Find all School-related info fast with the new School-Specific MBA Forum

It is currently 20 Aug 2014, 22:33

Close

GMAT Club Daily Prep

Thank you for using the timer - this advanced tool can estimate your performance and suggest more practice questions. We have subscribed you to Daily Prep Questions via email.

Customized
for You

we will pick new questions that match your level based on your Timer History

Track
Your Progress

every week, we’ll send you an estimated GMAT score based on your performance

Practice
Pays

we will pick new questions that match your level based on your Timer History

Not interested in getting valuable practice questions and articles delivered to your email? No problem, unsubscribe here.

Events & Promotions

Events & Promotions in June
Open Detailed Calendar

Is x the square of an integer? (1) x = 12k + 6, where k is a

  Question banks Downloads My Bookmarks Reviews Important topics  
Author Message
TAGS:
GMAT Instructor
User avatar
Joined: 07 Jul 2003
Posts: 771
Location: New York NY 10024
Schools: Haas, MFE; Anderson, MBA; USC, MSEE
Followers: 9

Kudos [?]: 26 [0], given: 0

GMAT Tests User
Is x the square of an integer? (1) x = 12k + 6, where k is a [#permalink] New post 14 Jul 2003, 09:42
00:00
A
B
C
D
E

Difficulty:

(N/A)

Question Stats:

50% (00:00) correct 50% (01:39) wrong based on 4 sessions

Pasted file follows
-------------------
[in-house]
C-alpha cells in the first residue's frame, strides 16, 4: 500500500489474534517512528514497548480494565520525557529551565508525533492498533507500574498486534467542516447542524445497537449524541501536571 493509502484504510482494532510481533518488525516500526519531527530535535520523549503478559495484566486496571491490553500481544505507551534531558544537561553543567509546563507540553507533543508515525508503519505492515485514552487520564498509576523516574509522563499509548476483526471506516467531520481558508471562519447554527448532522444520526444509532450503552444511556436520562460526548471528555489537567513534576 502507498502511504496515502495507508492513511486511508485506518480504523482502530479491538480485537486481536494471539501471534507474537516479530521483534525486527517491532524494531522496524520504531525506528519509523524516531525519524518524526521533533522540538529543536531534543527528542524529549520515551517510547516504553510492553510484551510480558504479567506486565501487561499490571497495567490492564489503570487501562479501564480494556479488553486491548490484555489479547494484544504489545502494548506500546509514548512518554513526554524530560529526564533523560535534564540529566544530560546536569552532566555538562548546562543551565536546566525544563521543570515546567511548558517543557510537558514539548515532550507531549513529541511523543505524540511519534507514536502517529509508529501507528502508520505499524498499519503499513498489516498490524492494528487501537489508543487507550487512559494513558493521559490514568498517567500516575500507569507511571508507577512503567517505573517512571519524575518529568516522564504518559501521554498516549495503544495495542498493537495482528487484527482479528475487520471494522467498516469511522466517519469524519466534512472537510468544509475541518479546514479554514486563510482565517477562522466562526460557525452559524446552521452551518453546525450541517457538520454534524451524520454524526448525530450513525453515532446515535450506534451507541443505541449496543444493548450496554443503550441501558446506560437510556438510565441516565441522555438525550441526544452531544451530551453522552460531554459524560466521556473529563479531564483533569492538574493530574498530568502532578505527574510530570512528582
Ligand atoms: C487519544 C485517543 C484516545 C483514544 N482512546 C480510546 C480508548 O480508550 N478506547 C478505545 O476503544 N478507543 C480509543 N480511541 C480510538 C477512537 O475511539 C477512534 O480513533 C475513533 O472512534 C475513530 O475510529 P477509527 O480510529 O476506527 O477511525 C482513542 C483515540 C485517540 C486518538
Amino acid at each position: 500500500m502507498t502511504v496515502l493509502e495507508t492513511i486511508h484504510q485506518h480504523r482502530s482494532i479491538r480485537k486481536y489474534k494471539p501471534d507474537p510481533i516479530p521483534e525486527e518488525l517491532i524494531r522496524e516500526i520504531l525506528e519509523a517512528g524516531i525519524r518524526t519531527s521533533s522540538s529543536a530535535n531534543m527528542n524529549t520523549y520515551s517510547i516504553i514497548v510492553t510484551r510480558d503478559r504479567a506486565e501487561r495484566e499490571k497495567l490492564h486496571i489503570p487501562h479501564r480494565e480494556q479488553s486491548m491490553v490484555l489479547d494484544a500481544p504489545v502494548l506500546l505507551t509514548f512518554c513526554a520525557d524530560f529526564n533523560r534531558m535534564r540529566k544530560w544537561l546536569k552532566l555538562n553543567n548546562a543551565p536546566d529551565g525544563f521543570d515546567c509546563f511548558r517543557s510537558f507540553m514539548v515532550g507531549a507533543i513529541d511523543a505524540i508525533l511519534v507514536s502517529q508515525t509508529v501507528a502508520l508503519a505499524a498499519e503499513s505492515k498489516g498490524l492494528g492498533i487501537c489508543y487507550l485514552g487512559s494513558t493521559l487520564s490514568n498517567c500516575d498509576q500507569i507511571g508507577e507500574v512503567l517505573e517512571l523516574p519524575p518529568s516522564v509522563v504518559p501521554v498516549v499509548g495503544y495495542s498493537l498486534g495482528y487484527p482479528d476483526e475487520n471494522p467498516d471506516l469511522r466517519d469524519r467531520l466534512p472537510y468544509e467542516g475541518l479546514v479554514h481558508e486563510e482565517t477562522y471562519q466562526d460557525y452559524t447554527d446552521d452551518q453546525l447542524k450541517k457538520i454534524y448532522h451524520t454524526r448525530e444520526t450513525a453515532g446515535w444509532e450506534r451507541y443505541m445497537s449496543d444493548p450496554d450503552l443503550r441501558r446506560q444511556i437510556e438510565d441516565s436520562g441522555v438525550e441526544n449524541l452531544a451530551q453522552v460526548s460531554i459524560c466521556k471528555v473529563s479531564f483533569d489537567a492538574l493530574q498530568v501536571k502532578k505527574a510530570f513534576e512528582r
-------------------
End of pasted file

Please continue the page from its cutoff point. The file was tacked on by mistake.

Is x the square of an integer?

(1) x = 12k + 6, where k is a positive integer

(2) x = 3q + 9, where q is a positive integer

(A) Statement (1) alone is sufficient, but statement (2) alone is not sufficient.
(B) Statement (2) alone is sufficient, but statement (1) alone is not sufficient.
(C) BOTH statements TOGETHER are sufficient, but NEITHER statement ALONE is sufficient.
(D) Each statement ALONE is sufficient.
(E) Statements (1) and (2) TOGETHER are NOT sufficient.
_________________

Best,

AkamaiBrah
Former Senior Instructor, Manhattan GMAT and VeritasPrep
Vice President, Midtown NYC Investment Bank, Structured Finance IT
MFE, Haas School of Business, UC Berkeley, Class of 2005
MBA, Anderson School of Management, UCLA, Class of 1993

Intern
Intern
avatar
Joined: 31 May 2003
Posts: 21
Followers: 0

Kudos [?]: 0 [0], given: 0

I vote for A. [#permalink] New post 14 Jul 2003, 11:43
if you do the factoring thingy you get:

1). x= 6(2k+1), since k is interger, then 2k+1 must be odd, then it is not possible to provide another 6, so A is sufficient to tell that x is not a perfect squre.

2) is not sufficient. since: x=3(q+3), if q equals to 9 and other numbers that provide a sum with 3 as an facter and another perfect square as another, then x is perfect squre, otherwise no.
GMAT Instructor
User avatar
Joined: 07 Jul 2003
Posts: 771
Location: New York NY 10024
Schools: Haas, MFE; Anderson, MBA; USC, MSEE
Followers: 9

Kudos [?]: 26 [0], given: 0

GMAT Tests User
Re: I vote for A. [#permalink] New post 15 Jul 2003, 00:27
minghoo wrote:
if you do the factoring thingy you get:

1). x= 6(2k+1), since k is interger, then 2k+1 must be odd, then it is not possible to provide another 6, so A is sufficient to tell that x is not a perfect squre.